The biggest success in this niche market was cheerfully sleazy John Stagliano, who resembled an anorexic John Travolta.  Starting his Evil Angel Productions in 1988, Stagliano exploited his fascination with the female posterior.  As “Buttman,” he approached women in public, begging them to bare their bottoms before his camera.  With little more than that documentaire shtick and lots of rump-romping sex shot from low, ant’s-eye angles, the Buttman series found a ready audience of males disgruntled with the bland, couples-oriented drift of the overall market.

The “couples market” was a niche in itself. Anthony Spinelli’s Plum Productions, a family affair (wife Roz, son Mitch), adapted well to the age of the micro-budget.  Like haiku, the short stories of H. H. (“Saki”) Munro, and Twilight Zone reruns, their spare, interior dramas appealed to the cerebral end of the market.  Plum’s “one-act morality plays”—as AVN’s Joe Daniels called them—gave couples a springboard for more elevated post-coital conversation than “Was it good for you too?”

A new generation of porn fans discovered—to their delight—the high quality of the 35-millimeter (35mm) films from the 1970s “Golden Age of Porn.”   Reinvigorated, the stumbling 35mm king, Caballero, rose up and purchased Reuben Sturman’s Vidco, creating a 700-title monster.  Caballero head Noel Bloom said, “Catalogue is the strength today.  And now we have…the largest adult video catalogue in the world.”  Another 35mm giant, the over-extended Video Company of America (VCA) roared back to life.  Originally despised as “dupers (video pirates),” VCA’s Russ Hampshire and his menacing, mob-connected partner Walter Gernert had invested their earnings in premium 35’s.  Their new-found success allowed them to pay small creditors like Superior Video.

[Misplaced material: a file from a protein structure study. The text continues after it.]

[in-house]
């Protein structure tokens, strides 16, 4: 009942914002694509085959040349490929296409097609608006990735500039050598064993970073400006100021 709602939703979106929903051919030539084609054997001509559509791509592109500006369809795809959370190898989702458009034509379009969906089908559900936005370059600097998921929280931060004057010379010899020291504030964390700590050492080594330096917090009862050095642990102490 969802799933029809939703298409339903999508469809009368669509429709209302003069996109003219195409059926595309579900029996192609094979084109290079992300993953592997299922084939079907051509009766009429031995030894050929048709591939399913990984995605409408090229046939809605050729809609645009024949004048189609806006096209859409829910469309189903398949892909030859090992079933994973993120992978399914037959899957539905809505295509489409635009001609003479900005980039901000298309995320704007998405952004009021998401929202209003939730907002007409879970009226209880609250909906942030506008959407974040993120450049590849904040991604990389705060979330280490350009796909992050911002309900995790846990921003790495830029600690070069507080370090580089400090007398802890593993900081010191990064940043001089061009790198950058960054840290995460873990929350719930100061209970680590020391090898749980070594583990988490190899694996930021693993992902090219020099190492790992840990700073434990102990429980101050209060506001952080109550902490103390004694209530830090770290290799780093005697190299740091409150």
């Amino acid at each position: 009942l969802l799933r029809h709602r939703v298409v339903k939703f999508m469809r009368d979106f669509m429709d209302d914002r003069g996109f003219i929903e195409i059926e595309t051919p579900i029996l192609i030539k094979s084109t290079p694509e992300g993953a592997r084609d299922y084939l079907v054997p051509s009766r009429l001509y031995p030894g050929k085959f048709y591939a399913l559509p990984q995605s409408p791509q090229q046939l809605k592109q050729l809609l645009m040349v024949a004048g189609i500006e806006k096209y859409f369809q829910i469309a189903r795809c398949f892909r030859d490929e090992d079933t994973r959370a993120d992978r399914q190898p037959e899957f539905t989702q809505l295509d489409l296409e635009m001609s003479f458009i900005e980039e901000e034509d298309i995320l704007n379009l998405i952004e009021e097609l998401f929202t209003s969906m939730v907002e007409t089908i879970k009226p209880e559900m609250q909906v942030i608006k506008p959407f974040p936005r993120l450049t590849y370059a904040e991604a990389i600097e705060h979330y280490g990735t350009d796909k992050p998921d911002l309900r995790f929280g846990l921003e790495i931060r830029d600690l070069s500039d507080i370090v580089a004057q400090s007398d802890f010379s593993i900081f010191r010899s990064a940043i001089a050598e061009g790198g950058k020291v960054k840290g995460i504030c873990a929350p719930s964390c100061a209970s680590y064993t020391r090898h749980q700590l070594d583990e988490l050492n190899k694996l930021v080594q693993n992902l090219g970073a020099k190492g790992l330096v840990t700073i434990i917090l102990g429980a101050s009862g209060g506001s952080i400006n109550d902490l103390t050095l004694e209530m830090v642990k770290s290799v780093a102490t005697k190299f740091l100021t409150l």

Superior Video was hemorrhaging money.  My choice: try to ride out the slump in hopes of returning to profitability or sell off rights to my titles and shut down the company.  What finalized my decision was a mistake that could have put me in prison for a long time.

Next post:  Trying to Sell Illegal Pornography in Canada, eh?

The “Smut Glut.” How the Porn Movie Industry almost Destroyed Itself Part 1: Stupidity

The distributor was screaming obscenities so fast in his New York accent that my office manager, Allyssa couldn’t understand him.  She had phoned to ask when Superior Video could expect overdue payment.  Between F-bombs, Allyssa managed to learn that the man’s partner had just been murdered. Sixteen .22 slugs in the head—the result of a much more serious unpaid debt.  Another of Superior’s distributors had just lost his warehouse to “arson.” (“For the insurance,” Allyssa guessed.)   And Ferris Alexander of AB Distributors in Minnesota, also in arrears, was preoccupied with the aftermath of an anti-porn demonstrator immolating herself in one of his bookstores.

In 1986, the porn video business became afflicted with three crises: the Traci Lords scandal (Chapter 12 in SKINFLICKS), the newly-declared War on Porn (the fried demonstrator being an extreme manifestation of the hysteria) and—the worst of the three—the “Smut Glut,” for which the industry had only itself to blame.